Discernment should always be done in the context of prayer. It is a special appeal to the Holy Spirit for His guidance, light and inspiration. One should also refer to Scripture, the Decalogue, the K.K.K., authorities (one can always consult a priest or spiritual director, in whom the faithful should have confidence) and abide in sanctifying grace. The Church, by the will of Jesus, is hierarchical, not democratic. Church members have the opportunity to dialogue, make comments, among other things, through organized synods, congresses, meetings and conferences at various levels of the Church community. The faithful noted that the parish and economic council as an advisory body is the right place to discern situations and build relationships among believers. Attention was also paid to parish groups, where a common vision of pastoral actions must be born in prayer and in humble evaluation of one’s own opinion, without ascribing infallibility to it and elevating it above the opinion of others. After listening to the opinion of the faithful, the person in charge (parish priest or supervisor) makes a decision that everyone should accept and commit to. The joint search for the best solutions, of course, must not encroach on the Church’s teaching competence in the area of faith and morals. The Church should address these topics and necessary actions related to the current situation in the country and the world.
Life shows that during consultations, conflicting opinions and visions of the Church emerge, which would cater to the expectations of the faithful that are incompatible with traditional teaching. Therefore, every parish group should undergo Catholic formation. Hence, necessary for its correct development is the assistance of a pastor who has theological, religious and social knowledge. It is important that, on the one hand, he should be open-minded, willing to listen to the faithful and reckon with their evaluation and opinion, but on the other hand, he should be faithful to the Church’s teaching and not try to falsely please those under his care. Hierarchicality is that we all serve a common cause, but have different tasks to perform. In decision-making, the composition of the group and the leader are of great importance, as well as the commitment to action or lack thereof. Before the decision-making phase, there should be an assignment of roles, a plan of action, and then overseeing them. The parish, as a community of people endowed with various gifts, should strive to discover people in its community whose skills can serve the common good. Therefore, it is important to involve the laity and their active participation in the life of the Church. It awakens a sense of responsibility for the community. Opening churches would increase their accessibility to make them a place for the quiet prayer of the faithful in each parish and thus create a boost in the religiosity of parishioners. Attention was paid to the need for openness in parish activities, i.e. announcing from the pulpit financial assumptions, plans, possible difficulties in their implementation, and then reporting on the tasks performed. The parishes’ financial books and a statement of parish accounts are available for review. This makes it easier to verify the actions taken and account for them.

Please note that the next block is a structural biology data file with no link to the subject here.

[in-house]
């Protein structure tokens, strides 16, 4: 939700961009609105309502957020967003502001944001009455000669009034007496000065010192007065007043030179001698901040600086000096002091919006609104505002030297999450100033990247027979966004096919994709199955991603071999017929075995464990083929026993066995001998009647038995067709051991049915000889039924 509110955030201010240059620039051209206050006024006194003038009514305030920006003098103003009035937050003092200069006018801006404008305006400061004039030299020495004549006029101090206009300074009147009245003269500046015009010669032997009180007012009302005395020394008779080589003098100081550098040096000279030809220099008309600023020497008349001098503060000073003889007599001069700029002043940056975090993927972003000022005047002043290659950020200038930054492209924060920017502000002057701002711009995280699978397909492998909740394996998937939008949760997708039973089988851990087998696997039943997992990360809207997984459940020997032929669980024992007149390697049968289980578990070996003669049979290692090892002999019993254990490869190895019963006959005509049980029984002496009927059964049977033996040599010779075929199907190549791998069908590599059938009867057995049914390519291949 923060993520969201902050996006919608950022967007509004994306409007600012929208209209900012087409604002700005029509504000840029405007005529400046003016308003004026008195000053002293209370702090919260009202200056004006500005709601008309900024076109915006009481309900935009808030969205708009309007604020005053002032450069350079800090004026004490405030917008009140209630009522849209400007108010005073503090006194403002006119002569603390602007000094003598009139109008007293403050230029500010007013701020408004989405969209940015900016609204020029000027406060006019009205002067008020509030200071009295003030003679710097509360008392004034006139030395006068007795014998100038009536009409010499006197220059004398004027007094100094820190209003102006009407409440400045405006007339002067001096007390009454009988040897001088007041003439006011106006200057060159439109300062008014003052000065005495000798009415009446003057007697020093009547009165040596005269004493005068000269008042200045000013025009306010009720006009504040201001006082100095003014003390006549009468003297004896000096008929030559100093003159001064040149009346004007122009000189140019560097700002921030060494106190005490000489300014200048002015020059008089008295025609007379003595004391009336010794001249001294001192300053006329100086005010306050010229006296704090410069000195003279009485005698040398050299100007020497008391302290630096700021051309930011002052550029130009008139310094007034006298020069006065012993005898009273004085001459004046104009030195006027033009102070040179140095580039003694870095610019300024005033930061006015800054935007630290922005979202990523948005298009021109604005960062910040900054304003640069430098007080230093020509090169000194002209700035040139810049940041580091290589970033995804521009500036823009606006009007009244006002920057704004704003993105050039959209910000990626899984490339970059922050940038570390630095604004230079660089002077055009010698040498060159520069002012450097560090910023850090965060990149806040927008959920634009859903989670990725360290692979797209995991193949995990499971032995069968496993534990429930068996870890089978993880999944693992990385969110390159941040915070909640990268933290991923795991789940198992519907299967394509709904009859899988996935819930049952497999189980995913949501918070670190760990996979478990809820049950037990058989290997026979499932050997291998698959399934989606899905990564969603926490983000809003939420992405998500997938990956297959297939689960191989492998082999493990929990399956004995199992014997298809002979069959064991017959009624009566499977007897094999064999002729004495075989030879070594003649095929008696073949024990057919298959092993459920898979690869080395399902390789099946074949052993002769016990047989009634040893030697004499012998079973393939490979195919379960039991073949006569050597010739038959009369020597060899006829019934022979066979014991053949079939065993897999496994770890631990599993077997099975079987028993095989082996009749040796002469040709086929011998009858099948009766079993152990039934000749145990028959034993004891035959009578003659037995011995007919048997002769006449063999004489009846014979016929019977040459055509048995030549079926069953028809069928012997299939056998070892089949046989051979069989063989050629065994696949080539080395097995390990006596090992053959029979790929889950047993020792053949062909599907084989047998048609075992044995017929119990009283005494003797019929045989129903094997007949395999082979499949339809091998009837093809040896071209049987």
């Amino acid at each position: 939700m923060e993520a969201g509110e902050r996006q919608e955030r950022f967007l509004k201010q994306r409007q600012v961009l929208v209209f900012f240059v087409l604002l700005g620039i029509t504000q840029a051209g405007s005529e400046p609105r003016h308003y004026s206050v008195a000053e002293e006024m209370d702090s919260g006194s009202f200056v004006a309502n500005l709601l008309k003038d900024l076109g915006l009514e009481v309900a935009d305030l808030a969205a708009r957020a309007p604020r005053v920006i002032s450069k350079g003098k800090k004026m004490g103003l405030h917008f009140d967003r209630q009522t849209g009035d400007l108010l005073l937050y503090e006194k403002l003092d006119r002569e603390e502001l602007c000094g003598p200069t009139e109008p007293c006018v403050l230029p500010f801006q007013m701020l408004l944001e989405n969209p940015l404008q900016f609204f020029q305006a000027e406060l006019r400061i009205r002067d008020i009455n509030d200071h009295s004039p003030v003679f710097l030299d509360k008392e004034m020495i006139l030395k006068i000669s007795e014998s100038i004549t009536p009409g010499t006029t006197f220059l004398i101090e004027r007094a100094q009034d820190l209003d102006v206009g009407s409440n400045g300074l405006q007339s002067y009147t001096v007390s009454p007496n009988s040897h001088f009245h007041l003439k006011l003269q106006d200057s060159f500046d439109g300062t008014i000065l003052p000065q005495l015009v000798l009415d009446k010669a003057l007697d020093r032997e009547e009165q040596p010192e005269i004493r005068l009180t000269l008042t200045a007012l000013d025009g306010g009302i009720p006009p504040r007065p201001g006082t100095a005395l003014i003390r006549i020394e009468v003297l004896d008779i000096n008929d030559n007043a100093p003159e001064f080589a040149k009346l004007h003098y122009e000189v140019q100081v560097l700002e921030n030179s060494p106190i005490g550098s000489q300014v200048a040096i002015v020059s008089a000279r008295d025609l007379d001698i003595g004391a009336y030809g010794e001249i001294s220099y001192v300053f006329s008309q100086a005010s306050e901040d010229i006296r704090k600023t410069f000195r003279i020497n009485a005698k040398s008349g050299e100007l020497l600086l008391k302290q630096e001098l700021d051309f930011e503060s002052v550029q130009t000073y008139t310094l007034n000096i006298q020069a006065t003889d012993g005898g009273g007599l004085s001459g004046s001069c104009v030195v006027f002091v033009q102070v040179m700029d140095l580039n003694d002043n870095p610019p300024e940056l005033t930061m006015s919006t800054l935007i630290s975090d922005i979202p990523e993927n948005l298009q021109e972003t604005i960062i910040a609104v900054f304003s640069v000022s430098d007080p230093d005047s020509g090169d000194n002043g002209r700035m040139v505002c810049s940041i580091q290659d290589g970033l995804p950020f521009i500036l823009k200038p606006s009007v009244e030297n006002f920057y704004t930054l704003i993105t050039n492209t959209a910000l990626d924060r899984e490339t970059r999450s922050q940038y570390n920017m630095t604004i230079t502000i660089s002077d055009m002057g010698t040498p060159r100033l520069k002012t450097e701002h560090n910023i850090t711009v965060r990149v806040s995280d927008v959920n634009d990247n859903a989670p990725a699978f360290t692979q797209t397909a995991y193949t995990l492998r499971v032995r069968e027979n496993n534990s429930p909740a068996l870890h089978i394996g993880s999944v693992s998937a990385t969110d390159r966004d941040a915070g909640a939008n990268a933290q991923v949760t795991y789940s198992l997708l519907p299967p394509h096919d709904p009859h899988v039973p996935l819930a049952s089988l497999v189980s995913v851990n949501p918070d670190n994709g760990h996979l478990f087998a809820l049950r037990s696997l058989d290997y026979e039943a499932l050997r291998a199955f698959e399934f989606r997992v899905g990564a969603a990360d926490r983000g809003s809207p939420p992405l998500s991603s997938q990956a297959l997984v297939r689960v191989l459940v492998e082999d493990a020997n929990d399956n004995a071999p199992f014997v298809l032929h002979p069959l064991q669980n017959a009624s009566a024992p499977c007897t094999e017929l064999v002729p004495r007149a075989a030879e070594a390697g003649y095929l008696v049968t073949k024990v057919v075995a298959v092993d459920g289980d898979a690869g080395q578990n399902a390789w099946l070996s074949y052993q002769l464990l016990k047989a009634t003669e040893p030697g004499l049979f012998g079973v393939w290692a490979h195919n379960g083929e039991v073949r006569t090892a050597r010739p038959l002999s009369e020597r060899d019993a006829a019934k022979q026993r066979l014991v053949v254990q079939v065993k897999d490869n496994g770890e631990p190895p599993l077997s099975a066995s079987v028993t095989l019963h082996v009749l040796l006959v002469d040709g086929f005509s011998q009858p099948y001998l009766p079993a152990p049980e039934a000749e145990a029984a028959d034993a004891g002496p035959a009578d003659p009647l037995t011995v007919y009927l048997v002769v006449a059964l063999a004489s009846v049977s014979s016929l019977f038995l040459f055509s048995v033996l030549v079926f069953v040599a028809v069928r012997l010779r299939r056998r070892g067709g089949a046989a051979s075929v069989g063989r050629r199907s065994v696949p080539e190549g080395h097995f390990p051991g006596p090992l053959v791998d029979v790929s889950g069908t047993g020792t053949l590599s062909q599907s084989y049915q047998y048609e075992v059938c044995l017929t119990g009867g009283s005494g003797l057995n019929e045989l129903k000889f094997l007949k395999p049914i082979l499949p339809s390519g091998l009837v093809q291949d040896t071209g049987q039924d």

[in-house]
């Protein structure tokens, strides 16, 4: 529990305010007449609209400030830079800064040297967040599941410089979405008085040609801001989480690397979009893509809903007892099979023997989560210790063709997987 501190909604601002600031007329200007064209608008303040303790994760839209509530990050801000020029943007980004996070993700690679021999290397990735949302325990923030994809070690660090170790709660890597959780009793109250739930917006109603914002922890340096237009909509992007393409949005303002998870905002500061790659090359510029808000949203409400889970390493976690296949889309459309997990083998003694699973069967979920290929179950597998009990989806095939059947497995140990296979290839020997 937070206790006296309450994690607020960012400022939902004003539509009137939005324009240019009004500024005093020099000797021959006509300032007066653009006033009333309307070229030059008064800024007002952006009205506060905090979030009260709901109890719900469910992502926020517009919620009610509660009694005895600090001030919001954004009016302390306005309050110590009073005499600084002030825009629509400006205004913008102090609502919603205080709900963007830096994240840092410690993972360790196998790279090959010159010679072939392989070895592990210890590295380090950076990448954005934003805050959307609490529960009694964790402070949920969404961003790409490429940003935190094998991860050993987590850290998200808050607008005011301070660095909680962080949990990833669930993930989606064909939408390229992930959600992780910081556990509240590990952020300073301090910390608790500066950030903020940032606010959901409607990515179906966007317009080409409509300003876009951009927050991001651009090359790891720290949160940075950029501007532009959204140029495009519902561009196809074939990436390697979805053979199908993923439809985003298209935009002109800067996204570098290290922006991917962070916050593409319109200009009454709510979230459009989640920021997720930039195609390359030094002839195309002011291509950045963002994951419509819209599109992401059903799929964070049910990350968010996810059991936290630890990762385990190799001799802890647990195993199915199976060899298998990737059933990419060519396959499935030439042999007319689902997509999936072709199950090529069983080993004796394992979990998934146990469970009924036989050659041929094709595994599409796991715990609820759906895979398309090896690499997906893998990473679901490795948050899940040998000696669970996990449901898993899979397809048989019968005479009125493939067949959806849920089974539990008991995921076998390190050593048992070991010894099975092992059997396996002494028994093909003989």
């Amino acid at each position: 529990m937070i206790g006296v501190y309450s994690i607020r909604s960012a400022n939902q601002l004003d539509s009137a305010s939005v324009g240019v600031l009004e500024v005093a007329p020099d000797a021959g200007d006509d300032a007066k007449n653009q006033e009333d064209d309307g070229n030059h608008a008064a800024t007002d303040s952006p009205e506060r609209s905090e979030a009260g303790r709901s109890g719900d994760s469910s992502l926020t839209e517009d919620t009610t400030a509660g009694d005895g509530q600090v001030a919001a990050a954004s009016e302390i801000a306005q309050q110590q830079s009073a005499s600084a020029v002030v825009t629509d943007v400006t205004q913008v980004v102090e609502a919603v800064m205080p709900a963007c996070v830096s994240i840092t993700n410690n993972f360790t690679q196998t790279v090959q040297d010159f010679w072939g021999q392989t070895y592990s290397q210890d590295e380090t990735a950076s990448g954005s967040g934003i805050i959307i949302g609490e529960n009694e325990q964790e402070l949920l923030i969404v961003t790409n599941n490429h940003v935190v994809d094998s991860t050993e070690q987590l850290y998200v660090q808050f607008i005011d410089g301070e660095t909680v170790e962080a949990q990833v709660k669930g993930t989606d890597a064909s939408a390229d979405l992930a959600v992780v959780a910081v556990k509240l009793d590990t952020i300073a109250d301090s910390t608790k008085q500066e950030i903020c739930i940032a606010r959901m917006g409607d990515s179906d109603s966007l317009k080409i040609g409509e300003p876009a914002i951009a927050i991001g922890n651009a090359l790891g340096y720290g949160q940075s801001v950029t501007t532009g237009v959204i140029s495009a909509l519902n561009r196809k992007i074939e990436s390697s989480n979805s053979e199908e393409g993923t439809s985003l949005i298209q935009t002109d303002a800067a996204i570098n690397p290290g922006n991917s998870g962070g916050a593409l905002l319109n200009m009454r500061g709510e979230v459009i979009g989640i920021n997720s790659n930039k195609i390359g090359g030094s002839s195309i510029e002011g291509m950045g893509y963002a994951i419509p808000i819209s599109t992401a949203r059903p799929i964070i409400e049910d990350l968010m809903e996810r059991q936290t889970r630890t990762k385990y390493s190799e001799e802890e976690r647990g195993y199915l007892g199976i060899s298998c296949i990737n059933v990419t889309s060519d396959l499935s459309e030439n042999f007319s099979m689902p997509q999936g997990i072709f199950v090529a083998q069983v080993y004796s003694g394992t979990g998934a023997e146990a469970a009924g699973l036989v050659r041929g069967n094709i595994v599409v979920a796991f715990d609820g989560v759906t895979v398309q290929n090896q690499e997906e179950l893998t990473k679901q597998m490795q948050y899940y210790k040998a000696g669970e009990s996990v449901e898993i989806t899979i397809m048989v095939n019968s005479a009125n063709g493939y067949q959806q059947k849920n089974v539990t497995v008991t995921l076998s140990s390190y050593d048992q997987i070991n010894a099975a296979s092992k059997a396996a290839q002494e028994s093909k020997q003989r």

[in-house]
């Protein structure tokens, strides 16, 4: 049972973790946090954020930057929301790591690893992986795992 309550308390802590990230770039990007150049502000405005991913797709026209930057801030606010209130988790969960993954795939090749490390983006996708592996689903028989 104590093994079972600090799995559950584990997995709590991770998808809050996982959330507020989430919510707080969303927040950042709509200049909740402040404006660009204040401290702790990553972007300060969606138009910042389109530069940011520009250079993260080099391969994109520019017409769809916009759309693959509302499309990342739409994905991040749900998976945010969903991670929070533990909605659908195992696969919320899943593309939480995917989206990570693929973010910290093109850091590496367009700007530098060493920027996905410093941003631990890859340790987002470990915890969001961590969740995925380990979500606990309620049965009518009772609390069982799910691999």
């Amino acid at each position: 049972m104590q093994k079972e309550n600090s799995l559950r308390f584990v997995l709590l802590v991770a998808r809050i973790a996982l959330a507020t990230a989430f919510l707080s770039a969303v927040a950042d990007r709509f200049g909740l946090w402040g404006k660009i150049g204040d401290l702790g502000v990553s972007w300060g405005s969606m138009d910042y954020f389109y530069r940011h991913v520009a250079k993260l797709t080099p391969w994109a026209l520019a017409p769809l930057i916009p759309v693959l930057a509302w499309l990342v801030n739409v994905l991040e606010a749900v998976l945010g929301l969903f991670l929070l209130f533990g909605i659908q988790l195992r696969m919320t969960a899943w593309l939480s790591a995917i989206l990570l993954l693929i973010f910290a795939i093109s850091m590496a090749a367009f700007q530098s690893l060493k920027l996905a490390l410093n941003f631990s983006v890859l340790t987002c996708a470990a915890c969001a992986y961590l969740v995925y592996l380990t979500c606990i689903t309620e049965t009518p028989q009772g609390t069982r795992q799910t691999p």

1.11 Formation of synodality
Reports from synodal team meetings included demands for the formation of the faithful for synodality. The need for greater cooperation between the laity and clergy and for mutual openness was emphasized. More involvement of the laity, both men and women, in the life of the parish and diocese is needed. A concrete expression of this can be councils at the diocesan and parish levels. The clergy should reckon with the opinion of the lay faithful, and the lay faithful should have the courage to speak it out with sincerity.
Attention was paid to the need to build communities in parishes and state ministries more broadly. Communities should meet regularly, and their members should be continuously formed. In these communities, the role of animators and presbyters as spiritual guides is very important. Community leaders should be properly formed, including in the spirit of obedience to the Church. The sad thing is that presbyters are often absent or attend community meetings only occasionally. Attention was paid to the need for cooperation between different generations. Communities should cooperate with each other, not compete or act independently of each other. Building relationships in the community should take place in the real world, not the virtual world. However, attention was also drawn to the opportunities presented by modern media, especially social media, and the insufficient presence of the Church in them. Nowadays, it is necessary to create advisory (expert) teams in various areas of life. They stressed the need for greater responsibility for community members who stray away from the Church.